The use of pharmaceuticals cognitive enhancers (PCE) has been stirring growing interest, not only in the scientific domain but also in the popular media, and has probably had some increase recently in academic, professional and military quarters. So this phenomenon is deemed as a normal procedure aimed at improving the performance of an individual as well as the overall standards of an organization. Although the vast majority of countries have some kind of restrictions to reduce the wide non-medical usage of PCE, these can be overcome quite easily. In arguing for our explicit claim that, in many contexts, the use of cognitive enhancers should be disclosed—as a moral and socially relevant duty—we maintain that PCE present typical, or at least not rare, properties. The features are the following: (a) the enhancer has acute and/or chronic effects. In the first case, shortly after taking the drug the performance is significantly better than average; in the second case, there is a growing or lasting effect, which, however, is poised to diminish when one stops taking the drug; (b) those effects are significant (there is a difference in the outcome considered between taking and not taking the drug) and sometimes dramatic; and (c) a third feature, not directly related to enhancers as such, is their varying safety, availability, and legal permissibility, which might either induce people to take them or refrain them from doing so. We will consider the issue of fairness due to “unenhanced” people as well as the potentially dysfunctional social consequences of an undisclosed PCE use.

Garasic, M.D., & Lavazza, A. (2015). Performance enhancement in the workplace: Why and when healthy individuals should disclose their reliance on pharmaceutical cognitive enhancers. FRONTIERS IN SYSTEMS NEUROSCIENCE, 9(FEB), 1-5 [10.3389/fnsys.2015.00013].

Performance enhancement in the workplace: Why and when healthy individuals should disclose their reliance on pharmaceutical cognitive enhancers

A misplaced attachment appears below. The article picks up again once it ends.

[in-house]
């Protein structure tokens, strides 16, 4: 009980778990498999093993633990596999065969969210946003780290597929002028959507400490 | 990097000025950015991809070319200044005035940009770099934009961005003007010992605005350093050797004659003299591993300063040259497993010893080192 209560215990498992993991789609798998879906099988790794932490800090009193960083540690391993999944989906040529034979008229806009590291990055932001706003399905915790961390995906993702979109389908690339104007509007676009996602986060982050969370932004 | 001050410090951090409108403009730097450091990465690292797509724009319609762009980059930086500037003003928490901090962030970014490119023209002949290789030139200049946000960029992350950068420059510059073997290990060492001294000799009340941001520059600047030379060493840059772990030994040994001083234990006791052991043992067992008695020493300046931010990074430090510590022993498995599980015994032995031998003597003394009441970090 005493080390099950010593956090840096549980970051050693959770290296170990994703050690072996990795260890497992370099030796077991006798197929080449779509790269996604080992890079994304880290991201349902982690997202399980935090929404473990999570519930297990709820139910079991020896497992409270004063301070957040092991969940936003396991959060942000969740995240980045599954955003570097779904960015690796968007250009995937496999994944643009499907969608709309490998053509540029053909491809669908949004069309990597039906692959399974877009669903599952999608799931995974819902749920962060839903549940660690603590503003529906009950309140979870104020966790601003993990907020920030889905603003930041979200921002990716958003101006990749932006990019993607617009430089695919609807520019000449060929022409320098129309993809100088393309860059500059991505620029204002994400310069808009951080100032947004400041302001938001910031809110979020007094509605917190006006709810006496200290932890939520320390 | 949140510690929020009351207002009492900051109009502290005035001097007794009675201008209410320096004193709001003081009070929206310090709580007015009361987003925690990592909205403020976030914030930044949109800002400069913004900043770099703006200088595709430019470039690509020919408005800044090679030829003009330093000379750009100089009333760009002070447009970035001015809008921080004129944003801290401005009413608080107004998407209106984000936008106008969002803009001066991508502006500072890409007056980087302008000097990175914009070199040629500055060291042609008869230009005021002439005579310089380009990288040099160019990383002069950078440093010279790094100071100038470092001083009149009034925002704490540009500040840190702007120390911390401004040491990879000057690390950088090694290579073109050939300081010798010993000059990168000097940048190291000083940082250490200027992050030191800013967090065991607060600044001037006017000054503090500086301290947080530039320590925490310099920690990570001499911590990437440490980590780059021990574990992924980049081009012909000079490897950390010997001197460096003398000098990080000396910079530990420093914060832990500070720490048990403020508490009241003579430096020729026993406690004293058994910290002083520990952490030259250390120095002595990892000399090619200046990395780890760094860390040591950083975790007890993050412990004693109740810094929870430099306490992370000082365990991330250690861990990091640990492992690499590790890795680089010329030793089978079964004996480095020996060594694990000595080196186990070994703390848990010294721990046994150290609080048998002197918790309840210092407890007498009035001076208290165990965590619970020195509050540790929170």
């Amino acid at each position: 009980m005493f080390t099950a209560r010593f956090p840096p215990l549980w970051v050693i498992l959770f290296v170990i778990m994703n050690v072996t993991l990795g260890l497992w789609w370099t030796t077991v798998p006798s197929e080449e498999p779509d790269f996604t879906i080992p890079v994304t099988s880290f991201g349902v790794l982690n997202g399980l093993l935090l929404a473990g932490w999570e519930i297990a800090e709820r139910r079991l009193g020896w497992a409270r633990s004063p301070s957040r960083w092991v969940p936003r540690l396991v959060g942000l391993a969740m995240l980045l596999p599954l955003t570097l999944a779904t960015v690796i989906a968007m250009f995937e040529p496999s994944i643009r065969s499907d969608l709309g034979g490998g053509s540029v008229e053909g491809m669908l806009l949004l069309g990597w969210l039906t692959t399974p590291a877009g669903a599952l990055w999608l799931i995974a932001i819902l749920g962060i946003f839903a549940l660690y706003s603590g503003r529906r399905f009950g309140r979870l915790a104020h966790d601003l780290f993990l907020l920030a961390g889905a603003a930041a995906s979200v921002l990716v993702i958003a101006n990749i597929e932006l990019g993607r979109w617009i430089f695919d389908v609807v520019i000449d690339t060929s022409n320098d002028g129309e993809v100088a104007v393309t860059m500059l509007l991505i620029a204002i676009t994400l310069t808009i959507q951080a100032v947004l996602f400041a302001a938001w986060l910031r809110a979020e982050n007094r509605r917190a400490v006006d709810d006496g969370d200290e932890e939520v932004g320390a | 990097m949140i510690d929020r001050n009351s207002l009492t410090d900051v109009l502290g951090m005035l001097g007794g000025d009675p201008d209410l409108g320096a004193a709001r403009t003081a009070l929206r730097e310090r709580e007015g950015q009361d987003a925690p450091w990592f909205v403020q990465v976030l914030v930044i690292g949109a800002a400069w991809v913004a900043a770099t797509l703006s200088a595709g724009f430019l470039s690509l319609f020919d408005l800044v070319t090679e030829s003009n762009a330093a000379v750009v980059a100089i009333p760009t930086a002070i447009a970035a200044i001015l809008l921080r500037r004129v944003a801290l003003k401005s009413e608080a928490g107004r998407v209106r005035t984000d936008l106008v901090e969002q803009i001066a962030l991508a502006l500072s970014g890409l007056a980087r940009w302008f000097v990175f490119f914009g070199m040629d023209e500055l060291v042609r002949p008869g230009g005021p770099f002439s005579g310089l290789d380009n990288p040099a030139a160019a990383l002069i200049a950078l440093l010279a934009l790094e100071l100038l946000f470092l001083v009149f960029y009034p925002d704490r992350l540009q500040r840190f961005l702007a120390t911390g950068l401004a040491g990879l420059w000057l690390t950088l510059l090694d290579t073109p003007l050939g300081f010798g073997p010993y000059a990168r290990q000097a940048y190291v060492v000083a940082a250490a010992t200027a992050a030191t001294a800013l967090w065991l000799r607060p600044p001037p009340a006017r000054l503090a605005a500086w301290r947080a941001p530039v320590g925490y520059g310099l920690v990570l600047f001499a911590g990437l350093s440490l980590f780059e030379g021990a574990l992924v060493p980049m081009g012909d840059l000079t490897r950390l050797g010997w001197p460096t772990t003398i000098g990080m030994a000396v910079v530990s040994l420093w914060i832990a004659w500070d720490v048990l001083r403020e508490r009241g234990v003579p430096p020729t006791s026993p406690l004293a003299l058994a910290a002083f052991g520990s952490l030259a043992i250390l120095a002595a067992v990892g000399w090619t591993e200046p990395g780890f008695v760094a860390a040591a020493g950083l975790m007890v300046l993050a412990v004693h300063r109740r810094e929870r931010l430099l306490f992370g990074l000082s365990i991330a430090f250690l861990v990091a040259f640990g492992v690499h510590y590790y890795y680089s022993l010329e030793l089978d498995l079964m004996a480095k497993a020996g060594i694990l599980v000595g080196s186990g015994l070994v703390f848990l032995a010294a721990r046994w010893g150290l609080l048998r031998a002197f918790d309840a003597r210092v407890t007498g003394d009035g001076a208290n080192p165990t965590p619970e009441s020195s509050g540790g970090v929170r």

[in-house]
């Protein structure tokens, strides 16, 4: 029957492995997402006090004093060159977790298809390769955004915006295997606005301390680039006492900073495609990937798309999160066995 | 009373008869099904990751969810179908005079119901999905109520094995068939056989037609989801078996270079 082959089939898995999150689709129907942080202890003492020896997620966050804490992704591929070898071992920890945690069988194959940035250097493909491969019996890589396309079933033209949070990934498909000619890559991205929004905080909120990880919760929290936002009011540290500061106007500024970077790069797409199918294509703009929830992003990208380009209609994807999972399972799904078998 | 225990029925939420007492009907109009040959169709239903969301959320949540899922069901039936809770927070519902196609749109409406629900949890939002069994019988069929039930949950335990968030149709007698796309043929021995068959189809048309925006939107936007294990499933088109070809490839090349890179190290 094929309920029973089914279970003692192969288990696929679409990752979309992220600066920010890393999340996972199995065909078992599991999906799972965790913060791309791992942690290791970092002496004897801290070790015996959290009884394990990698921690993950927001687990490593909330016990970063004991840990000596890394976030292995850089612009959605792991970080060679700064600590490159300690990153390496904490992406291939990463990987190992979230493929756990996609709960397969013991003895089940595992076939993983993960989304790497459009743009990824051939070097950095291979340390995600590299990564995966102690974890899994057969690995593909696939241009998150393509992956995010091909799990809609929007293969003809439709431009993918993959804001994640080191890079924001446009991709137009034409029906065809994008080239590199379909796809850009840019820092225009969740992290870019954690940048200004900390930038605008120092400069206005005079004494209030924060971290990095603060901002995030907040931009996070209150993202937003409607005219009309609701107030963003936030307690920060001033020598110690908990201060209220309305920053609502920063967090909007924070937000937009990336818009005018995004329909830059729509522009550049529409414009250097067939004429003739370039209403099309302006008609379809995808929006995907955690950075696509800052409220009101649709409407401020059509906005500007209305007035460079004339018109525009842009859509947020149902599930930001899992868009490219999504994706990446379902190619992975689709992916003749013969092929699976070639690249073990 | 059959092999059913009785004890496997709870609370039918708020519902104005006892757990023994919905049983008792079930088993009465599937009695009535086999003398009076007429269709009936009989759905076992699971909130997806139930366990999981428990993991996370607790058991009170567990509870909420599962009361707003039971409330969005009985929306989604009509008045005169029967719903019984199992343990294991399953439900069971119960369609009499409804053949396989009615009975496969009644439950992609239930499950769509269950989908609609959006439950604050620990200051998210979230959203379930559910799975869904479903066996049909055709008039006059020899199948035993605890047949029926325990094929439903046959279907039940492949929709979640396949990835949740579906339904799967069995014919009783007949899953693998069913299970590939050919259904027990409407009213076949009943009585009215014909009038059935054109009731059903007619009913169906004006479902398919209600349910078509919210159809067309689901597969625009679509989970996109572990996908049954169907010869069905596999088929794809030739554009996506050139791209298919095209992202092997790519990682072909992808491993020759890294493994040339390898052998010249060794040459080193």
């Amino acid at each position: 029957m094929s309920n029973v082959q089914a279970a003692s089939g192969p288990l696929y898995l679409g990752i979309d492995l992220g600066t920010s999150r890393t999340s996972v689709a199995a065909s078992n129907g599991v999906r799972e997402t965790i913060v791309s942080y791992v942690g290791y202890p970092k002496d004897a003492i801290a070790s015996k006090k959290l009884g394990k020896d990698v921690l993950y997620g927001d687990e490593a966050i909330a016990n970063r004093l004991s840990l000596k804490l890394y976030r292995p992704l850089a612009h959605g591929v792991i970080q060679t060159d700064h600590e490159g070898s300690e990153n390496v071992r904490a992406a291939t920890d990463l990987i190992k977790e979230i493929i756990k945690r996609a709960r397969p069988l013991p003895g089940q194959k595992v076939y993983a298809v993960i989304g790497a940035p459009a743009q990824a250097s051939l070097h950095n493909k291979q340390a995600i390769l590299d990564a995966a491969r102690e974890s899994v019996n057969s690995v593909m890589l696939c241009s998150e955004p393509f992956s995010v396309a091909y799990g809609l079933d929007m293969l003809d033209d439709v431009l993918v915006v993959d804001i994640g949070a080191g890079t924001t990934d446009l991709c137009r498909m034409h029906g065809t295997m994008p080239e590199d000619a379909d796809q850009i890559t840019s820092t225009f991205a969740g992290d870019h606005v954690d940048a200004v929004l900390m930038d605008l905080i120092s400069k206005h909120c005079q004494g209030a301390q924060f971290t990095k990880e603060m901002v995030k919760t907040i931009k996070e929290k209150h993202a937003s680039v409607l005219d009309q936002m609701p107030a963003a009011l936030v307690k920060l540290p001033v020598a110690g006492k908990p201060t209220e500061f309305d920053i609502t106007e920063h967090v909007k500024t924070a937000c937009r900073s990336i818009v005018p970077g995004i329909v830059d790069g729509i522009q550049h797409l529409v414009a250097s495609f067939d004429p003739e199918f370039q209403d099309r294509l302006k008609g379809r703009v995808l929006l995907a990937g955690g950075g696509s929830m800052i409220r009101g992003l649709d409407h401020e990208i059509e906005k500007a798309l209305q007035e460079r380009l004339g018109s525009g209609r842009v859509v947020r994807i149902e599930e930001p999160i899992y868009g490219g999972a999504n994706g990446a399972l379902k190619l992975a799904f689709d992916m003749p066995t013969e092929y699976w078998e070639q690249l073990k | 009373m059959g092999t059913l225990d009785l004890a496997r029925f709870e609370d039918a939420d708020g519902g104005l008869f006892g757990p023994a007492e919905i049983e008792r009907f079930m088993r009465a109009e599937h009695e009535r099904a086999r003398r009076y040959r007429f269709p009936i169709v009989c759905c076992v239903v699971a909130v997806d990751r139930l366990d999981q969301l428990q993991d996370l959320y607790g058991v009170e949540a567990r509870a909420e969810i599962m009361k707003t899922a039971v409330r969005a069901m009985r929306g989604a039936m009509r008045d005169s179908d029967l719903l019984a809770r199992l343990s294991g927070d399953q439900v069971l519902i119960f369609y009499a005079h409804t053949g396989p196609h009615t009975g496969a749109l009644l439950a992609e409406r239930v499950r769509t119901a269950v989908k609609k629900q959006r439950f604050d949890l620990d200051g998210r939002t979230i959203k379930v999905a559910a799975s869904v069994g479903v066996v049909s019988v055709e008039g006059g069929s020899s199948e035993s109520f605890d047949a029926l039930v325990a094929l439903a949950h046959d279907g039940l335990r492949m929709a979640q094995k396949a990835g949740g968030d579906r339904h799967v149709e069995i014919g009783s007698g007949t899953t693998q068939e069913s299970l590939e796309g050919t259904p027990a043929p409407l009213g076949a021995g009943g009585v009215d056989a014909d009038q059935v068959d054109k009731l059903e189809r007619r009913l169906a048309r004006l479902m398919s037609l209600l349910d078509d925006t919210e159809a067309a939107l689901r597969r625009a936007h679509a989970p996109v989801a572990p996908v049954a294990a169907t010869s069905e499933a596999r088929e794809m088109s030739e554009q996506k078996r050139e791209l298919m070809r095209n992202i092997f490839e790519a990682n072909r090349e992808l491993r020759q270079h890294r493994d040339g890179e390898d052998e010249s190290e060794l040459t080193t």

Garasic M. D.;
2015

Abstract

The use of pharmaceuticals cognitive enhancers (PCE) has been stirring growing interest, not only in the scientific domain but also in the popular media, and has probably had some increase recently in academic, professional and military quarters. So this phenomenon is deemed as a normal procedure aimed at improving the performance of an individual as well as the overall standards of an organization. Although the vast majority of countries have some kind of restrictions to reduce the wide non-medical usage of PCE, these can be overcome quite easily. In arguing for our explicit claim that, in many contexts, the use of cognitive enhancers should be disclosed—as a moral and socially relevant duty—we maintain that PCE present typical, or at least not rare, properties. The features are the following: (a) the enhancer has acute and/or chronic effects. In the first case, shortly after taking the drug the performance is significantly better than average; in the second case, there is a growing or lasting effect, which, however, is poised to diminish when one stops taking the drug; (b) those effects are significant (there is a difference in the outcome considered between taking and not taking the drug) and sometimes dramatic; and (c) a third feature, not directly related to enhancers as such, is their varying safety, availability, and legal permissibility, which might either induce people to take them or refrain them from doing so. We will consider the issue of fairness due to “unenhanced” people as well as the potentially dysfunctional social consequences of an undisclosed PCE use.
Garasic, M.D., & Lavazza, A. (2015). Performance enhancement in the workplace: Why and when healthy individuals should disclose their reliance on pharmaceutical cognitive enhancers. FRONTIERS IN SYSTEMS NEUROSCIENCE, 9(FEB), 1-5 [10.3389/fnsys.2015.00013].
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Utilizza questo identificativo per citare o creare un link a questo documento: http://hdl.handle.net/11590/402460
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